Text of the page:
Recycle an Antique, Hexagon Quilt!

Customer Quilts | October 22, 2015 | By

My quilt guild, Kaw Valley Quilters Guild, in Lawrence, KS, had Mary Kerr as our guest this week. Mary’s current book, “Recycled Hexie Quilts”, includes two beautifully transformed tops that I had the pleasure to quilt. The first one is titled, “A Summer Breeze”.


Mary used four floral applique blocks along with fragments of a hexie top. The finished size is 45″ square. This top had so many possibilities for design. I was so pleased with the results!









The second top, “Lovebirds”, was the marriage of a red embroidered block from the 1940’s and a portion of an 1890 mosaic top. I wanted to keep this simple and make sure the original embroidery would pop. The border was very simple, straight line quilting.






Don’t miss a Mary Kerr lecture if you get an opportunity. She has a vast knowledge of quilt history and can entertain her audience as she weaves her wonderful stories.


Kelly Cline and Mary Kerr


Finally, don’t miss this book! It has loads of ideas to reuse, repurpose, and recycle those hexie pieces from the past. Best of all, I’VE GOT ONE TO GIVEAWAY! Comment here for your chance to win by telling me if you had a quilting grandparent. Good luck! I’ll draw a name, Sunday night at 8:00 pm!



  1. Leave a Reply

    October 23, 2015

    What a magic book! Sadly no quilting grandparents for me, but I AM ONE! I have two granddaughters and one is learning………yippie, exciting!

    • Leave a Reply

      Michela Lex
      October 23, 2015

      No I didn’t have a quilting grandparent or mom, I wish I did! I am a first generation quilter. ????

    • Leave a Reply

      October 23, 2015

      Both of my grandmothers quilted. I have several quilts they made.

    • Leave a Reply

      BJ Stultz
      October 23, 2015

      I have a stack of hexie blocks that I would love to use. Hope I win the book for them!

  2. Leave a Reply

    October 23, 2015

    An amazing way to preserve history, thanks for the inspiration.

  3. Leave a Reply

    Karen Lambdin
    October 23, 2015

    whoa Kelly, you really outdid yourself this time. And the intro to Mary Kerr , WHAT? I love the project and will be forwarding this post to all my friends. You two are amazing! And bummer, neither one of my grandmothers quilted… my great grandmother did, and they all looked down on her utility quilts, we found them in the barn years after her death- chewed up by rats. Hopefully that’s not what happens to my quilts, I think I have instilled a love of quilting into my children.

  4. Leave a Reply

    October 23, 2015

    These pieces are inspirational! And, as always, the quilting is fabulous!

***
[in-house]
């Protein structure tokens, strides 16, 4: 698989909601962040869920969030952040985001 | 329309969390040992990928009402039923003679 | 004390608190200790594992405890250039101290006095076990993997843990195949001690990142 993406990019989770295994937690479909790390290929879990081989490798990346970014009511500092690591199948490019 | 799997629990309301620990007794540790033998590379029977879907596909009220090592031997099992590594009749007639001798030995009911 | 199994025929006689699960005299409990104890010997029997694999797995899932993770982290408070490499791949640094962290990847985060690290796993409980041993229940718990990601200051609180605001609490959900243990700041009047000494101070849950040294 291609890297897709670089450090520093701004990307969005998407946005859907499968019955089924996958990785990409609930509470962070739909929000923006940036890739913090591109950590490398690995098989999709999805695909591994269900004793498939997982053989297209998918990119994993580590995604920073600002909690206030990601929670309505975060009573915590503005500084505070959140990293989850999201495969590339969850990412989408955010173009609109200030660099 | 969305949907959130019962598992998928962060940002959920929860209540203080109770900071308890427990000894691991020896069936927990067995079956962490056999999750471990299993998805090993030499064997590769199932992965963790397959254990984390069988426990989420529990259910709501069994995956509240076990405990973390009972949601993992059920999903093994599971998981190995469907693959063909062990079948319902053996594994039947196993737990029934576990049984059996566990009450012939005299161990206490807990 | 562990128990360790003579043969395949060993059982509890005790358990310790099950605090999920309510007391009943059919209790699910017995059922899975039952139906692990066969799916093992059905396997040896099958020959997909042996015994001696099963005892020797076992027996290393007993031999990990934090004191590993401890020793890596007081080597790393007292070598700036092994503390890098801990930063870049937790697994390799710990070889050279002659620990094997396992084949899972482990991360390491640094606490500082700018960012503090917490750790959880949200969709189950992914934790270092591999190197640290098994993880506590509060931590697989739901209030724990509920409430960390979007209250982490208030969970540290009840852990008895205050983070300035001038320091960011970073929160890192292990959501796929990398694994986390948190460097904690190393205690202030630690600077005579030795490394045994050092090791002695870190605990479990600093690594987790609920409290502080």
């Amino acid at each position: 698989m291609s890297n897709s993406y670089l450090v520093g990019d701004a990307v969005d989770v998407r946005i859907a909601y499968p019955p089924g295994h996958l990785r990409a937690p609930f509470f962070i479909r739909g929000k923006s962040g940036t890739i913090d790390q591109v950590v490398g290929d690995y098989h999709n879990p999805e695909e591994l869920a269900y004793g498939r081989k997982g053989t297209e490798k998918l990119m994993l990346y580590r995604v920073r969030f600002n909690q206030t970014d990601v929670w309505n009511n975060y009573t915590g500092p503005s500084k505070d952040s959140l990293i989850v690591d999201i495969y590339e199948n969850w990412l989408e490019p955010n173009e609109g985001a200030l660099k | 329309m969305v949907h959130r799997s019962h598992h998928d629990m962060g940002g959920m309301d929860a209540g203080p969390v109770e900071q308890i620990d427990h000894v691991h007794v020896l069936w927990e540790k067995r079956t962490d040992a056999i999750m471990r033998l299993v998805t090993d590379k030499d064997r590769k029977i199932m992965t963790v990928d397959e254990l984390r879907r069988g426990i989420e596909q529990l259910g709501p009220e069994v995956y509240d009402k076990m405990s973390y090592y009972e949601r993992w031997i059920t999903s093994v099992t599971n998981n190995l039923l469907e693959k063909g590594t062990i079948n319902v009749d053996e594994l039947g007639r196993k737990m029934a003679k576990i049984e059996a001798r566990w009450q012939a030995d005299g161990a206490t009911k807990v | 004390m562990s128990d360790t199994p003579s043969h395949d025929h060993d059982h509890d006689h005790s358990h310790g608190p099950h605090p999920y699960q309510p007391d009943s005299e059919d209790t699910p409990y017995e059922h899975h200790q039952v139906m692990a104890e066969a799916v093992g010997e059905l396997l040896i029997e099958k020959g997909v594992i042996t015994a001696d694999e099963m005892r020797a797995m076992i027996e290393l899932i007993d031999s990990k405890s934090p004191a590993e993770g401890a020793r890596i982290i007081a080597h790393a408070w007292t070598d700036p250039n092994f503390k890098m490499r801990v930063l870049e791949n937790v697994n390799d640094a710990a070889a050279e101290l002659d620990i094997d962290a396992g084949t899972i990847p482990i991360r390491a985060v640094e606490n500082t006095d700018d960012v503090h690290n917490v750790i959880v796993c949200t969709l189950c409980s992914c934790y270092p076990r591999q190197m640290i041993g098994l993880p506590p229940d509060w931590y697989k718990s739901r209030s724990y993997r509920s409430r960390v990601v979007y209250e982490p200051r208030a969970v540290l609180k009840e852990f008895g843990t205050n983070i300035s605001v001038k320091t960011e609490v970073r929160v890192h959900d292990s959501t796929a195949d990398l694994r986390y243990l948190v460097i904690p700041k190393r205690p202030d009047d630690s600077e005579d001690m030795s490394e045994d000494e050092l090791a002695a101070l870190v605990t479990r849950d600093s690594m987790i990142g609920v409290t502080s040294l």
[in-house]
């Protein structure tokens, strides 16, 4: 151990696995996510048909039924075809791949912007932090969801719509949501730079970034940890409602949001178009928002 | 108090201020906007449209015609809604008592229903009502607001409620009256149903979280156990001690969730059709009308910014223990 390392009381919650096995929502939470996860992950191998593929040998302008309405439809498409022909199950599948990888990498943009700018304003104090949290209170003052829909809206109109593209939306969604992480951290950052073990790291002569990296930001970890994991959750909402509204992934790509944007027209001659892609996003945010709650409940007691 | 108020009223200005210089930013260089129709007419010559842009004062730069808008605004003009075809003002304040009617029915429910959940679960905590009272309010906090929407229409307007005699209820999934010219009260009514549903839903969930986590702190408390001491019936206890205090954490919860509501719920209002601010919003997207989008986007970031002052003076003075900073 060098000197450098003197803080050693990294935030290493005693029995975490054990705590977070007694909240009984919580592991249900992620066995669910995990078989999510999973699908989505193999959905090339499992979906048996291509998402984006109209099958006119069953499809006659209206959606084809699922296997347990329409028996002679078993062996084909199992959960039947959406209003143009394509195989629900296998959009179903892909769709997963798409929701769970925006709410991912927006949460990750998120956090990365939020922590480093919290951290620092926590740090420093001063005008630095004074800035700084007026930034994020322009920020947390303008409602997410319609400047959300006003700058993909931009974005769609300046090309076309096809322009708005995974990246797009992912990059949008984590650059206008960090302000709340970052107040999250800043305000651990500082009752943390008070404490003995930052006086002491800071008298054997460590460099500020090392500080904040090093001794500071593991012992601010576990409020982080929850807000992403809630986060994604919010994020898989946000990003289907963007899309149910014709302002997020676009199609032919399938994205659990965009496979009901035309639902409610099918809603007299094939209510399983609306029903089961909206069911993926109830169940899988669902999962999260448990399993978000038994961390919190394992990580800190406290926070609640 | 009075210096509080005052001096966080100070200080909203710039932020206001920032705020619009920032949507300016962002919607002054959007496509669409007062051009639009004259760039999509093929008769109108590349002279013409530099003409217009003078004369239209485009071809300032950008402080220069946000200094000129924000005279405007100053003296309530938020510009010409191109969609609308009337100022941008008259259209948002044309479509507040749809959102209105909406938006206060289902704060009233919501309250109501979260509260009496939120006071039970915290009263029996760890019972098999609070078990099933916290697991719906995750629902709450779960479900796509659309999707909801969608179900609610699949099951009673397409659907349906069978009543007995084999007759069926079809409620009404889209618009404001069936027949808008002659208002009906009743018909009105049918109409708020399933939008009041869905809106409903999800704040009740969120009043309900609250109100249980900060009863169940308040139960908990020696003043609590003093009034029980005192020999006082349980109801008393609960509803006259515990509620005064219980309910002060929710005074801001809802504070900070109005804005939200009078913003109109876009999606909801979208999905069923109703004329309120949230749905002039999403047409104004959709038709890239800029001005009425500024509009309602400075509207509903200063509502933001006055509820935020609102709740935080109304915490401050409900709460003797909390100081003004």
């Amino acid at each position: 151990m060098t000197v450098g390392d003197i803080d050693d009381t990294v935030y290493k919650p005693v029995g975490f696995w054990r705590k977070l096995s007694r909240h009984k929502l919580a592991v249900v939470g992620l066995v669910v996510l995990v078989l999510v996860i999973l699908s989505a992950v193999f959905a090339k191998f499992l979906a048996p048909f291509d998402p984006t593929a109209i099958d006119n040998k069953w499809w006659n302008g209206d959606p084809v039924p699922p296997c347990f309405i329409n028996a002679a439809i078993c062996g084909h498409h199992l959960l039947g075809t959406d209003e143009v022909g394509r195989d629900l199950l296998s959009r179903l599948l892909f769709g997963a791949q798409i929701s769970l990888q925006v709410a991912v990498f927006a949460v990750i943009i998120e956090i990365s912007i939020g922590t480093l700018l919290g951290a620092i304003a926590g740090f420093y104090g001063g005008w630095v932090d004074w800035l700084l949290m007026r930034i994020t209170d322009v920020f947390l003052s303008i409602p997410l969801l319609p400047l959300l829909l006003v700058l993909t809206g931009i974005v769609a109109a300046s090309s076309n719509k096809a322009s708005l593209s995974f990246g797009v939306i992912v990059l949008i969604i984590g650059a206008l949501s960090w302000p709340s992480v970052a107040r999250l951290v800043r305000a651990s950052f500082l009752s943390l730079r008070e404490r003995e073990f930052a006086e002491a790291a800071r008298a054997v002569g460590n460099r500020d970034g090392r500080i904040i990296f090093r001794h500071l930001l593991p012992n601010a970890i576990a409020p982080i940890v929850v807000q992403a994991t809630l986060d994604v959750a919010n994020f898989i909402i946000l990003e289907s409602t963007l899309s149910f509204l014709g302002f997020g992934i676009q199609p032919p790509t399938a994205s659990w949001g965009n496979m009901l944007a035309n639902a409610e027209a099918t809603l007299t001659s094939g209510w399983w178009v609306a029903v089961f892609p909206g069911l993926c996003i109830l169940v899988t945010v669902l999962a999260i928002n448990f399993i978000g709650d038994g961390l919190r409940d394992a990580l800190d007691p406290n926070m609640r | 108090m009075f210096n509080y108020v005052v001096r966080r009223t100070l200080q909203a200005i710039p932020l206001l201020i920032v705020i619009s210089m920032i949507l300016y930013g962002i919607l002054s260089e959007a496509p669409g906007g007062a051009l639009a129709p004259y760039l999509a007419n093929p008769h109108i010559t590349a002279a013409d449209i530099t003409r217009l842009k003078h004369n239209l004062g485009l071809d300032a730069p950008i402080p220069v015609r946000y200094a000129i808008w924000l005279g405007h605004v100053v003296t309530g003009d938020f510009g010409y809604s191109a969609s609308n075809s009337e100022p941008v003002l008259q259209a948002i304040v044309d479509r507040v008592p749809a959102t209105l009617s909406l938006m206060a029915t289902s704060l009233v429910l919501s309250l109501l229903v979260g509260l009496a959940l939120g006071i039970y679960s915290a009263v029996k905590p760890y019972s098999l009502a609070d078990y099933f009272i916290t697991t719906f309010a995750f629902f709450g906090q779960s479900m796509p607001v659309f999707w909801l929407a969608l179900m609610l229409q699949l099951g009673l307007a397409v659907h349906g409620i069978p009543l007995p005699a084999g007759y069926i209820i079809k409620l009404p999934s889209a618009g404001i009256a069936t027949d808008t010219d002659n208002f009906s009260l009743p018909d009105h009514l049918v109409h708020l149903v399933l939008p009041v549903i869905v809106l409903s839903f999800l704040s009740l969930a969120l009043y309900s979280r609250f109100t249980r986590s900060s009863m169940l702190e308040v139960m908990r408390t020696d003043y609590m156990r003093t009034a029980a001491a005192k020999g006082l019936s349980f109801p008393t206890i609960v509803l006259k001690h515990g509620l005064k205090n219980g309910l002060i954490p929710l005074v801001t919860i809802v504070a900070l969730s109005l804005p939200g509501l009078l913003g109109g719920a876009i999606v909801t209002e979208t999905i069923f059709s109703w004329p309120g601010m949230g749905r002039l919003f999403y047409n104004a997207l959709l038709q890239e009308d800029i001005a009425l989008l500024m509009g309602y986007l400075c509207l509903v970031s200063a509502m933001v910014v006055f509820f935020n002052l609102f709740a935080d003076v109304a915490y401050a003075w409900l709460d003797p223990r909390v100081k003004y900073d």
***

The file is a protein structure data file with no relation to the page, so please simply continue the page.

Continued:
5. Leave a Reply

    Yessant Habetz
    October 23, 2015

    My grandmother was a seamstress during WWII. She had 10 children and her quilts were simple but filled with the scraps from the clothes she sewed. Waste not, want not.

  6. Leave a Reply

    Ginny Cook
    October 23, 2015

    I have so many ufo hexies I would love this book to give me ideas of how to use them in a creative way.

  7. Leave a Reply

    Donna C
    October 23, 2015

    No quilting grandparents in this family, but my mom did make a few. This looks like a great book. Thanks for a chance to win it.

  8. Leave a Reply

    Peggy Klock
    October 23, 2015

    Love the quilting on these beautiful quilts

  9. Leave a Reply

    October 23, 2015

    These quilts are so beautiful… x

  10. Leave a Reply

    Mary Fisher
    October 23, 2015

    Thanks for introducing me to a new artist! Mary Kerr’s work is inspiring! Your work is beautiful as always. I’m busy haunting ebay for a raggedy GFG that I can use, too!

  11. Leave a Reply

    Susan kruse
    October 23, 2015

    What a fun blog! Yes, quilting grandma and great grandmother (and mYbe beyond?). I have a quilt top that is hand pieced-not fancy, but love it. Most likely the nine patches were made by greatgrandmother and then dashed together by my grandmother. I have it sandwiched, but am thinking I need to bring it up a notch – gathering ideas! Thanks for the chance to have this as a resource as I gather ideas.

  12. Leave a Reply

    Jill Coleman
    October 23, 2015

    I love your work and Mary’s inspiration. I took her lecture a few years ago and she broke the stigma that vintage had to be hand quilted. I can finally finish my collection of vintage tops that I hoped to hand quilt. Thanks to both of you for opening up this avenue to me.

  13. Leave a Reply